Positioning portfolios for the cyclical bounce

Heading into 2021, the market backdrop for risk assets is extraordinarily positive. In equities, we think the improving medium-term fundamental economic backdrop outweighs any near-term technical weakness. Estimates of U.S. corporate earnings growth for 2021 appear to substantially undershoot, particularly in the back half of the year, when we anticipate pent up demand will be unleashed as consumer spending speeds up and ailing services sectors are restored to health. We recognize most valuation measures that compare broad market stock prices to earnings, cash flows or sales look historically expensive. Yet, when adjusted for interest rates, we think stocks have more room to run. Against this backdrop, we continue to favor U.S. small cap and emerging market equities, which stand to benefit from economic progression. In addition, investors can look for pockets of attractive valuation within the equity markets that might also serve as a hedge against rising inflation. In our last issue we highlighted empirical evidence showing that value stocks have outperformed when real rates are off their lows and inflation is expected to pick up.

In fixed income, cyclical sectors across securitized credit, corporate credit and emerging market debt are relatively attractive. We believe that a rebound in economic growth, fostered by a duality of fiscal and central bank support, will push spreads uncomfortably tight in 2021. However, the heavy use of economic stabilizers creates fragility to shocks and will leave investors exposed to increasingly asymmetric risk profiles. Security selection, which is always important, has become absolutely critical as the dispersion between “winning” and “losing” investments within sectors will remain extremely wide. Diversification, tail risk hedging and careful analysis of cyclical versus structural factors are necessary to mitigate downside risks and prepare portfolios for the incomestarved world we face ahead.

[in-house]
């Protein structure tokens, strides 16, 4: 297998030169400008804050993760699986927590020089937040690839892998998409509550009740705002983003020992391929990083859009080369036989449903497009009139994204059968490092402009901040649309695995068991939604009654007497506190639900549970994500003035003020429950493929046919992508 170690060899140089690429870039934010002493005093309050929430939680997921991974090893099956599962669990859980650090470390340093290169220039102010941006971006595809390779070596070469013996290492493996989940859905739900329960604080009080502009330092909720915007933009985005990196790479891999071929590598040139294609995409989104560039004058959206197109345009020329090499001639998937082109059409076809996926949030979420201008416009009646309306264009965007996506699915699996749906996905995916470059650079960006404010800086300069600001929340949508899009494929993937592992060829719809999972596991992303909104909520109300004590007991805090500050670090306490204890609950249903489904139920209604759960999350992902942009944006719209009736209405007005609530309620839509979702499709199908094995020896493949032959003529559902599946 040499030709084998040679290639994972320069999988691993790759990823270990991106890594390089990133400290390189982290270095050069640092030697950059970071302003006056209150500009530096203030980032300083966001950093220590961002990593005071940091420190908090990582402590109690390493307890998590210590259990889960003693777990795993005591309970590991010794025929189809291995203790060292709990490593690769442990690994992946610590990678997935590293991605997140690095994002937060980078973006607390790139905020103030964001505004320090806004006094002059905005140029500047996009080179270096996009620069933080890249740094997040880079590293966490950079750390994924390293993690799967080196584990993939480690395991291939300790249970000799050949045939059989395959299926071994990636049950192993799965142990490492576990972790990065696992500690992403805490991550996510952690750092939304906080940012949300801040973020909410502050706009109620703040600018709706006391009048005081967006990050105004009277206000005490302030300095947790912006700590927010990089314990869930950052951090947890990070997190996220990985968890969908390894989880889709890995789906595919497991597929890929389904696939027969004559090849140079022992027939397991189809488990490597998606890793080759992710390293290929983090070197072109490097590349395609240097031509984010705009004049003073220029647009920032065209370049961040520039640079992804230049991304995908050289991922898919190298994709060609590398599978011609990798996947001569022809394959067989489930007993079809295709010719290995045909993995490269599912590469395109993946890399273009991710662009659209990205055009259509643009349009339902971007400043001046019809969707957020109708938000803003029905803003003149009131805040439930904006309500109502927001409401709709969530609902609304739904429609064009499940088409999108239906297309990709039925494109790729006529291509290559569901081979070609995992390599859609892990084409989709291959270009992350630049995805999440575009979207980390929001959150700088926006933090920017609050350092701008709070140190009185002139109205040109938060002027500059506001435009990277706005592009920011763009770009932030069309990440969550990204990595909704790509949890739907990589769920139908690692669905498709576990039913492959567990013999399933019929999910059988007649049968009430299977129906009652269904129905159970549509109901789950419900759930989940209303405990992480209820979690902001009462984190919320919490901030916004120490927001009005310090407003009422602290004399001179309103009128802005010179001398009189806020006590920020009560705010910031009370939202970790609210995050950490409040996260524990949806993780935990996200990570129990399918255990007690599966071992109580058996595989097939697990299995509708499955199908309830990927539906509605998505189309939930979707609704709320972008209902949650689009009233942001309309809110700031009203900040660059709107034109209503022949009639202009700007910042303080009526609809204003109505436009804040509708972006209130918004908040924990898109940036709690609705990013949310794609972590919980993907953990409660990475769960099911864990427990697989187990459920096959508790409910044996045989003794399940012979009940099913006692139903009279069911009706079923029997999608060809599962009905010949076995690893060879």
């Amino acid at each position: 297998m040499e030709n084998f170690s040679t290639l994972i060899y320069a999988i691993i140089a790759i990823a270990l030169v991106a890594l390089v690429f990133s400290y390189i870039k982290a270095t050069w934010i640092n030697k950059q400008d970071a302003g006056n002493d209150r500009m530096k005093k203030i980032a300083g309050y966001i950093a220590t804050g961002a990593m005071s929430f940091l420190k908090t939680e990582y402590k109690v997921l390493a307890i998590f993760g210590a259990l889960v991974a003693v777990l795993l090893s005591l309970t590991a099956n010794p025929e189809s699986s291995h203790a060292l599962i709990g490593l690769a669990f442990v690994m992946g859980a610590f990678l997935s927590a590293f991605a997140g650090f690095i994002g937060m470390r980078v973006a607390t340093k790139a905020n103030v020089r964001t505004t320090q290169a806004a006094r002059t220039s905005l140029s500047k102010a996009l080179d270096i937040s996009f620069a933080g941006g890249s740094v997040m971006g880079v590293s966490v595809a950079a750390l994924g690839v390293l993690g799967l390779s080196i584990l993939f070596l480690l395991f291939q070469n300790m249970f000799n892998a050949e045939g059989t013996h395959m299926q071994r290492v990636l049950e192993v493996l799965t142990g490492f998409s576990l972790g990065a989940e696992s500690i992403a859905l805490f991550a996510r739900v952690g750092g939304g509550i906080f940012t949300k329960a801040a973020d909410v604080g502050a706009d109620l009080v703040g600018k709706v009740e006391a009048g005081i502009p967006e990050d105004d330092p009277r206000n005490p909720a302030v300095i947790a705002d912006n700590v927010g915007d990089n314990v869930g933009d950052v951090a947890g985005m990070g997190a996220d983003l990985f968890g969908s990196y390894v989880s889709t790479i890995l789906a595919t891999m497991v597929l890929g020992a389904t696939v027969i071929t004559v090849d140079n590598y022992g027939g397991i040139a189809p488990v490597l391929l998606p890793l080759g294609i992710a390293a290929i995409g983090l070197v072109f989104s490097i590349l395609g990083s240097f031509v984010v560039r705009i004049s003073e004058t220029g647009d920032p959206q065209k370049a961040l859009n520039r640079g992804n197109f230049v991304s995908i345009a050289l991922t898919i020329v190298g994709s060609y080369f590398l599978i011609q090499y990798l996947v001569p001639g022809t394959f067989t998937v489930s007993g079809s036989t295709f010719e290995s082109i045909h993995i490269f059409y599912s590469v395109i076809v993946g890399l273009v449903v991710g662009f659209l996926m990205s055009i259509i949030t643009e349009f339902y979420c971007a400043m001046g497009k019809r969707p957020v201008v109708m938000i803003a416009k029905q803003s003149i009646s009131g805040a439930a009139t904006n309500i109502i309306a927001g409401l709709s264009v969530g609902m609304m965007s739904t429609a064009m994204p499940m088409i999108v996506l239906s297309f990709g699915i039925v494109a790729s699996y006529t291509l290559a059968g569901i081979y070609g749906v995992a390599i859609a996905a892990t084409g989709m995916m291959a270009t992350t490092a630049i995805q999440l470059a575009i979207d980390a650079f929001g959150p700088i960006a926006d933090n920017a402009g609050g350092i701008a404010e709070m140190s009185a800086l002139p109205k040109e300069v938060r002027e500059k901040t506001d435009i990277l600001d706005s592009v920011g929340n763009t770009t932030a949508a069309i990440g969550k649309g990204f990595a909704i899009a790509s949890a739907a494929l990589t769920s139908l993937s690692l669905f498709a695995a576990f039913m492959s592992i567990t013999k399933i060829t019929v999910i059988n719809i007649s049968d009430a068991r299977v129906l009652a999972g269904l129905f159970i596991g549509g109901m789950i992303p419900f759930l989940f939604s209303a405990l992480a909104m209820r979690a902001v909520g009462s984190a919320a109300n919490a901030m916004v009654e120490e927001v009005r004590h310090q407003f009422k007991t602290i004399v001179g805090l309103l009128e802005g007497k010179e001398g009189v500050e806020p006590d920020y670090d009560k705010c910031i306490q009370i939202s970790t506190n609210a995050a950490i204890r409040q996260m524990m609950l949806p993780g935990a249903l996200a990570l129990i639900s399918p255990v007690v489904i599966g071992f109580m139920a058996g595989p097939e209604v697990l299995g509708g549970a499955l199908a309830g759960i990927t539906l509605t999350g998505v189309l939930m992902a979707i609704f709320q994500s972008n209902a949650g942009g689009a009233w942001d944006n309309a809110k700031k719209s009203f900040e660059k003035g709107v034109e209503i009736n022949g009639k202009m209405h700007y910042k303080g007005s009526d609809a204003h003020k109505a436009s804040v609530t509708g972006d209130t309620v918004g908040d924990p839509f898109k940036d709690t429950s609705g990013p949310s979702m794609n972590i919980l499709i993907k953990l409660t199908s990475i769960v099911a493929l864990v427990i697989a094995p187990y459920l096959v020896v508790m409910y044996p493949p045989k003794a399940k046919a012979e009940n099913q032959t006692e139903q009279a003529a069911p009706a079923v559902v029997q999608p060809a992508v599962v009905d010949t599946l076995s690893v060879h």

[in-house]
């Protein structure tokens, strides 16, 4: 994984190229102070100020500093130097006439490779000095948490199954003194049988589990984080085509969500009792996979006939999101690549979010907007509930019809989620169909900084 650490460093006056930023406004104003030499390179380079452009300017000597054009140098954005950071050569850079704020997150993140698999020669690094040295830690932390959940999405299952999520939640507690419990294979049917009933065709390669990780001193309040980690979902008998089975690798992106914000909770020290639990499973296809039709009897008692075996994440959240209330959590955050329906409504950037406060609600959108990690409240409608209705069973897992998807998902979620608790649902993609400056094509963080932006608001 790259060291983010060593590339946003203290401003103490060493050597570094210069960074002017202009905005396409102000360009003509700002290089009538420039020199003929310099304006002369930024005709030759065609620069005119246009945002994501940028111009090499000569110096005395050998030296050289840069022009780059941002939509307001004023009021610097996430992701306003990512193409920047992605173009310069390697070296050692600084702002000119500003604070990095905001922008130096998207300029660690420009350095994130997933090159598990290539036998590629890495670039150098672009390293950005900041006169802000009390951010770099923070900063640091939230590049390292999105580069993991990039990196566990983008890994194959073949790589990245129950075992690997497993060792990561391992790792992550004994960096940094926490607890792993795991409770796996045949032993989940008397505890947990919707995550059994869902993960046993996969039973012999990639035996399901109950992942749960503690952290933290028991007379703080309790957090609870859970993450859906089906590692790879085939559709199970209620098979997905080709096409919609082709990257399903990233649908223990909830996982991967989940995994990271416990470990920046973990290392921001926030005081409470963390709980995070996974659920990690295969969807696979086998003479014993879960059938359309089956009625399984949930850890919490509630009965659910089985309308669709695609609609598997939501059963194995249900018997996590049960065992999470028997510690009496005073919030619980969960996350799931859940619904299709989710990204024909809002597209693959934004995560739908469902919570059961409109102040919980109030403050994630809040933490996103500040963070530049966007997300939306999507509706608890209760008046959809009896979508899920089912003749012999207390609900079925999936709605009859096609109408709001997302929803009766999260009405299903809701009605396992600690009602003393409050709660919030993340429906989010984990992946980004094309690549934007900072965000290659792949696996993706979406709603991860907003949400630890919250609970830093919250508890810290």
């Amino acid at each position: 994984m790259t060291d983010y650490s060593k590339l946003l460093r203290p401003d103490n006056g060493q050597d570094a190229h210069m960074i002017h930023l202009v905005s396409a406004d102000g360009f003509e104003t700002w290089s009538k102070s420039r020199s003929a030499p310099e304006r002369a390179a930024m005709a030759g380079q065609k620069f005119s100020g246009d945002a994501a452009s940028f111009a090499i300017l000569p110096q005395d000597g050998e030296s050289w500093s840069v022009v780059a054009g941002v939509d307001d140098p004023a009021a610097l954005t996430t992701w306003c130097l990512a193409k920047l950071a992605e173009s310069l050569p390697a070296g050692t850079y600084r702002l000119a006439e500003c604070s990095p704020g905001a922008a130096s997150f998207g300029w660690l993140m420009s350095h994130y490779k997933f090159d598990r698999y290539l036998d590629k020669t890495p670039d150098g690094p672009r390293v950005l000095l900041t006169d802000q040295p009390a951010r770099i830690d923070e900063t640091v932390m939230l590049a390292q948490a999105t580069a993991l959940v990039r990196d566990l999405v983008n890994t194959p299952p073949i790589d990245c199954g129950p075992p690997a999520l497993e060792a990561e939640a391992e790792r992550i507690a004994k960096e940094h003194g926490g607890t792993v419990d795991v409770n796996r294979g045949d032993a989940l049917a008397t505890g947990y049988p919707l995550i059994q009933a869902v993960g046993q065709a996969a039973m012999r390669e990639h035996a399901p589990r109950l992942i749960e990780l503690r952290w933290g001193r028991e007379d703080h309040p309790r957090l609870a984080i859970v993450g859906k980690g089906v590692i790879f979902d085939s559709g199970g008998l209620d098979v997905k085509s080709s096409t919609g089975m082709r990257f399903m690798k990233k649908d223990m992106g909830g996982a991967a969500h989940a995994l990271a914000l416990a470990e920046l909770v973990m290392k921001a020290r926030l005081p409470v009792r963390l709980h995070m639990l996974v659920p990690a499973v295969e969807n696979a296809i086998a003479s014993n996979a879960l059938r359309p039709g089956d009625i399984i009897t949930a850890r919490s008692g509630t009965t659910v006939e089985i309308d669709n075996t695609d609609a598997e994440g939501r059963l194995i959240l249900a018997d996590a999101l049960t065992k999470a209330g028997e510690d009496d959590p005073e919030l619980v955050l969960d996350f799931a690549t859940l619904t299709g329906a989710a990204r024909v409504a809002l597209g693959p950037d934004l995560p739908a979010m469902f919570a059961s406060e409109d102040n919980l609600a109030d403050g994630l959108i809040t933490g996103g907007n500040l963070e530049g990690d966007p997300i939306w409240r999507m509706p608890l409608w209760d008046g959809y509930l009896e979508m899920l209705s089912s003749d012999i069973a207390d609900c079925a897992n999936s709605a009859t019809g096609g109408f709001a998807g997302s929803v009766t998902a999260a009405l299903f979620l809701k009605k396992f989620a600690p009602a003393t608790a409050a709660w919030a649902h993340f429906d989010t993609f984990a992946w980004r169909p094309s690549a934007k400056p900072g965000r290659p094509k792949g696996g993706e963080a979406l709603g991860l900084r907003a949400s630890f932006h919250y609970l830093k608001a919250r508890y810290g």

Past performance does not guarantee future results. This commentary has been prepared by Voya Investment Management for informational purposes. Nothing contained herein should be construed as (i) an offer to sell or solicitation of an offer to buy any security or (ii) a recommendation as to the advisability of investing in, purchasing or selling any security. Any opinions expressed herein reflect our judgment and are subject to change. Certain of the statements contained herein are statements of future expectations and other forward-looking statements that are based on management’s current views and assumptions and involve known and unknown risks and uncertainties that could cause actual results, performance or events to differ materially from those expressed or implied in such statements. Actual results, performance or events may differ materially from those in such statements due to, without limitation, (1) general economic conditions, (2) performance of financial markets, (3) interest rate levels, (4) increasing levels of loan defaults, (5) changes in laws and regulations, and (6) changes in the policies of governments and/or regulatory authorities.